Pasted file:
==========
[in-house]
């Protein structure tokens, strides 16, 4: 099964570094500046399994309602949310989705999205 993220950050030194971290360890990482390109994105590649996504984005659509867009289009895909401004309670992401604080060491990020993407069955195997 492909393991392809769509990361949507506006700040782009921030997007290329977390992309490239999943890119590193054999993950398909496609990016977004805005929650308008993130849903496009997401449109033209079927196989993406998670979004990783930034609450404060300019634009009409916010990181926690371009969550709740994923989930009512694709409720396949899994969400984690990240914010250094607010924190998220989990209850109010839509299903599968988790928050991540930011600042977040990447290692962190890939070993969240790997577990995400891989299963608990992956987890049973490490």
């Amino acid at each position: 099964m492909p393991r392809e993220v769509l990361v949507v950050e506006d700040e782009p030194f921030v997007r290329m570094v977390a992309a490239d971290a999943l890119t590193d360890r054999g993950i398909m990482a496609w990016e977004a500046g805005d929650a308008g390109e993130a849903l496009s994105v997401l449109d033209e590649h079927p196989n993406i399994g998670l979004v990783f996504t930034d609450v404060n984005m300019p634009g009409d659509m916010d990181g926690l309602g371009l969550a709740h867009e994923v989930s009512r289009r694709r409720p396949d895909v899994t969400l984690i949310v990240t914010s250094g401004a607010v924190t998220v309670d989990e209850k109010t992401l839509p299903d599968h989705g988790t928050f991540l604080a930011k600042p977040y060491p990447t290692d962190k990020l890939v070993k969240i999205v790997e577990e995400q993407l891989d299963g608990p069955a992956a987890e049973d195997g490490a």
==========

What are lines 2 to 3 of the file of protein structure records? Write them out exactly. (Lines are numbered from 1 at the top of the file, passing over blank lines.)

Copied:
């Protein structure tokens, strides 16, 4: 099964570094500046399994309602949310989705999205 993220950050030194971290360890990482390109994105590649996504984005659509867009289009895909401004309670992401604080060491990020993407069955195997 492909393991392809769509990361949507506006700040782009921030997007290329977390992309490239999943890119590193054999993950398909496609990016977004805005929650308008993130849903496009997401449109033209079927196989993406998670979004990783930034609450404060300019634009009409916010990181926690371009969550709740994923989930009512694709409720396949899994969400984690990240914010250094607010924190998220989990209850109010839509299903599968988790928050991540930011600042977040990447290692962190890939070993969240790997577990995400891989299963608990992956987890049973490490």
């Amino acid at each position: 099964m492909p393991r392809e993220v769509l990361v949507v950050e506006d700040e782009p030194f921030v997007r290329m570094v977390a992309a490239d971290a999943l890119t590193d360890r054999g993950i398909m990482a496609w990016e977004a500046g805005d929650a308008g390109e993130a849903l496009s994105v997401l449109d033209e590649h079927p196989n993406i399994g998670l979004v990783f996504t930034d609450v404060n984005m300019p634009g009409d659509m916010d990181g926690l309602g371009l969550a709740h867009e994923v989930s009512r289009r694709r409720p396949d895909v899994t969400l984690i949310v990240t914010s250094g401004a607010v924190t998220v309670d989990e209850k109010t992401l839509p299903d599968h989705g988790t928050f991540l604080a930011k600042p977040y060491p990447t290692d962190k990020l890939v070993k969240i999205v790997e577990e995400q993407l891989d299963g608990p069955a992956a987890e049973d195997g490490a």